So May 12th, Iraq held national elections. Ahead of the elections, there had been big hopes -- these hopes included a large turnout. Ali Jawad (ANADOLU AGENCY) noted, "A total of 24 million Iraqis are eligible to cast their ballots to elect members of parliament, who will in turn elect the Iraqi president and prime minister." RUDAW added, "Around 7,000 candidates have registered to stand in the May 12 poll, with 329 parliamentary seats up for grabs." AFP explained that the nearly 7,000 candidates includes 2014 women. THE SIASAT DAILY added, of the nearly 7,000 candidates, "According to the electoral commission, only 20 percent of the candidates are newcomers." Ali Abdul-Hassan and Sinan Salaheddin (AP) reported, "Iraqi women account for 57 percent of Iraq’s population of over 37 million, according to the U.N. Development Program, and despite government efforts to address gender inequality, the situation for Iraqi women has declined steadily since 2003. According to the UNDP, one in every 10 Iraqi households is headed by a widow. In recent years, Iraqi women suffered further economic, social and political marginalization due to decades of wars, conflict, violence and sanctions."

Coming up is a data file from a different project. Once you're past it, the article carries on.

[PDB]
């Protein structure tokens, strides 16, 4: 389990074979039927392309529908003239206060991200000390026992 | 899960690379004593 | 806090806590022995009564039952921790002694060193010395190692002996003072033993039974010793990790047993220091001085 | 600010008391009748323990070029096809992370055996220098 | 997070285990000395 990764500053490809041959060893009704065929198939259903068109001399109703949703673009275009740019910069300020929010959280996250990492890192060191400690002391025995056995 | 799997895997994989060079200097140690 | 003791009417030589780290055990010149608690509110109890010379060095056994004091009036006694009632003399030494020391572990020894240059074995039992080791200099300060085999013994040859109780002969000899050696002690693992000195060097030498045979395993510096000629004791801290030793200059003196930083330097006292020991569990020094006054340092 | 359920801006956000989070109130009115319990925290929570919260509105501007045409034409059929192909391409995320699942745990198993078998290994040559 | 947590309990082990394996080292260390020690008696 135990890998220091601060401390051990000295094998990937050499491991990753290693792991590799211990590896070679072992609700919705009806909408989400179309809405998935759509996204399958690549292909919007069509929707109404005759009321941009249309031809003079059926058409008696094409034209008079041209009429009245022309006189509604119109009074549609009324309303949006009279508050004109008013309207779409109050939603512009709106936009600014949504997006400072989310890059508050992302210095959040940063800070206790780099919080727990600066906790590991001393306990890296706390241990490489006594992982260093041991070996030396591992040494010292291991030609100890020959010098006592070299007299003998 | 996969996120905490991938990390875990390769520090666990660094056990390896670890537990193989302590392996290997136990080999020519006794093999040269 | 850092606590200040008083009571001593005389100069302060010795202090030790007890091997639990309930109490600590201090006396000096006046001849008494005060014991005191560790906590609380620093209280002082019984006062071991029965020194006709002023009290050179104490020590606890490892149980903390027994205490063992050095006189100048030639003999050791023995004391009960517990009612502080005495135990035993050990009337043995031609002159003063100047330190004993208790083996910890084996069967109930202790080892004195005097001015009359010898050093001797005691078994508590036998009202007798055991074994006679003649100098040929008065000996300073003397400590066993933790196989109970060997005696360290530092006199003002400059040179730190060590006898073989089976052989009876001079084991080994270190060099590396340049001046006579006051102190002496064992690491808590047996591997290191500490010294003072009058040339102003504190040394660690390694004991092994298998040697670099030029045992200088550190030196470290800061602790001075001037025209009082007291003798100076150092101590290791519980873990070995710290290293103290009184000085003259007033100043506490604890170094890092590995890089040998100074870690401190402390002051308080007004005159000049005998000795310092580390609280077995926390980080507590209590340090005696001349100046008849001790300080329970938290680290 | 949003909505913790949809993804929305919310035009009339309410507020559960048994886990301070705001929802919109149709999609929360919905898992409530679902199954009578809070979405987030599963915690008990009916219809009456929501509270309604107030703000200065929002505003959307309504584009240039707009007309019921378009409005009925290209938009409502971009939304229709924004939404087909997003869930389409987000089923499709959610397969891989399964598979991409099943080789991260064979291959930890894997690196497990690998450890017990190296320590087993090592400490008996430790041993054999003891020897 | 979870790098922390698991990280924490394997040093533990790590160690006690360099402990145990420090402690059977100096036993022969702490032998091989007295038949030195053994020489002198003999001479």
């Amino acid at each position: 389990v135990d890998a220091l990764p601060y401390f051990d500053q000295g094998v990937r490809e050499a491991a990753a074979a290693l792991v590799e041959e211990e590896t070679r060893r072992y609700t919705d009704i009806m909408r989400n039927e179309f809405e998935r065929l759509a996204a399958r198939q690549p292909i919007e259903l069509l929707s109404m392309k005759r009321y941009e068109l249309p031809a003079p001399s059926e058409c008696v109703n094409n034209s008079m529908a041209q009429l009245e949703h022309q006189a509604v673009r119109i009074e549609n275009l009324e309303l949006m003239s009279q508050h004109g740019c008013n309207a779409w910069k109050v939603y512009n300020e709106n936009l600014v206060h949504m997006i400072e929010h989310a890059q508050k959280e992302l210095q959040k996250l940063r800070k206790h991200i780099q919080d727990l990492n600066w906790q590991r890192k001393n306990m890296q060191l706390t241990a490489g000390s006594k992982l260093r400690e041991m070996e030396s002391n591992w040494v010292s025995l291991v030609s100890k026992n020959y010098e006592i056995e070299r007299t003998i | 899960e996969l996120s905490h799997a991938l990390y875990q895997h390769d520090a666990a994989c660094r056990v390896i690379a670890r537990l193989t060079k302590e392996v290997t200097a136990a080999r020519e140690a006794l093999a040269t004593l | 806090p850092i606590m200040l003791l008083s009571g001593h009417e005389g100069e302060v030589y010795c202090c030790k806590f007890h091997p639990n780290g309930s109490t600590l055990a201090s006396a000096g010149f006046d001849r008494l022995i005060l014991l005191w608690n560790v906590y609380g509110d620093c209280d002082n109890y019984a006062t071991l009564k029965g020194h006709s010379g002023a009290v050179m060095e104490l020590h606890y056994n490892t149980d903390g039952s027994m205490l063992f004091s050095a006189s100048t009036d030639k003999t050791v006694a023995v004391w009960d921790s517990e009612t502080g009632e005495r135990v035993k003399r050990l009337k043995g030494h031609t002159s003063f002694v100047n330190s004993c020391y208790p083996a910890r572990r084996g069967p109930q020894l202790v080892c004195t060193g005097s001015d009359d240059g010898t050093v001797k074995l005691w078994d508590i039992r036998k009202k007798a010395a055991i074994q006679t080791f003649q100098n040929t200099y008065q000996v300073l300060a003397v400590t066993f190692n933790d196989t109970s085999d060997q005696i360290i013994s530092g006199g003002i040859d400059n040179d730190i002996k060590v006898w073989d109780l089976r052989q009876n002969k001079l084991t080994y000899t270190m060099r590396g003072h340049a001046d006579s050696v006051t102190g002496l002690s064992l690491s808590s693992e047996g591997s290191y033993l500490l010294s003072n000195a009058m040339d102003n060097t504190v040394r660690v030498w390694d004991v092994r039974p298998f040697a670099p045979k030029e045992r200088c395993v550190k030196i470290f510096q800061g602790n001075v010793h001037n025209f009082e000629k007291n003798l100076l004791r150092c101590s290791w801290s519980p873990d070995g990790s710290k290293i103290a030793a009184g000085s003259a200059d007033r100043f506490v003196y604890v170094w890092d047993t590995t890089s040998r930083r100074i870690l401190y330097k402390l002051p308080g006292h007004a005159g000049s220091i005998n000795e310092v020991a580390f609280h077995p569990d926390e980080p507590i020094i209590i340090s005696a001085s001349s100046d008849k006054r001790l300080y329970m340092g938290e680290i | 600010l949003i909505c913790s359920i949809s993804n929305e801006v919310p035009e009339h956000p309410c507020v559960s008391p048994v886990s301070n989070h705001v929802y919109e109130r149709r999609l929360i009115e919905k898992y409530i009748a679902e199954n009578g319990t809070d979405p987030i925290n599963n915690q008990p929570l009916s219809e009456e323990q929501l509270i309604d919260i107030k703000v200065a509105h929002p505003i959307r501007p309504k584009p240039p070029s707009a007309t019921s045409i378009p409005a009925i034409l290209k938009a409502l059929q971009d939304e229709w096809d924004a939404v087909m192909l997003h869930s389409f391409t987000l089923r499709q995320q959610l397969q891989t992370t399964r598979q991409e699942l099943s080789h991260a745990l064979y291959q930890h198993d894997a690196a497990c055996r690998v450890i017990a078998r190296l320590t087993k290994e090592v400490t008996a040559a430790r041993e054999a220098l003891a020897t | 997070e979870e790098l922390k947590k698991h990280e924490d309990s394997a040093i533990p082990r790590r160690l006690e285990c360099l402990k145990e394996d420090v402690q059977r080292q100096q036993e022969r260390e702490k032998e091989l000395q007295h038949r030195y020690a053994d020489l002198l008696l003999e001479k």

The other big hope? For the US government, the biggest hope was that Hayder al-Abadi's bloc would come in first so that he would have a second term as prime minister. It was not to be. Mustapha Karkouti (GULF NEWS) identifies the key issues as follows, "Like in previous elections, the main concerns of ordinary Iraqis continue to be the lack of security and the rampant corruption."
As we noted the day of the election:
Corruption is a key issue and it was not a topic explored by candidates outside of Moqtada al-Sadr's coalition. Empty lip service was offered. Hayder al-Abadi, current prime minister, had been offering empty lip service for four years. He did nothing. Iraqis were supposed to think that, for example, Hayder's focus on ISIS in Mosul mattered. All life was supposed to stop because of Mosul? All expectations were to be ignored because of Mosul?
Arabic social media today and yesterday was full of comments about the lack of improvement in services. It noted how the elections had not mattered before and, yes, how in 2010 the US government overturned the elections because they didn't like the outcome.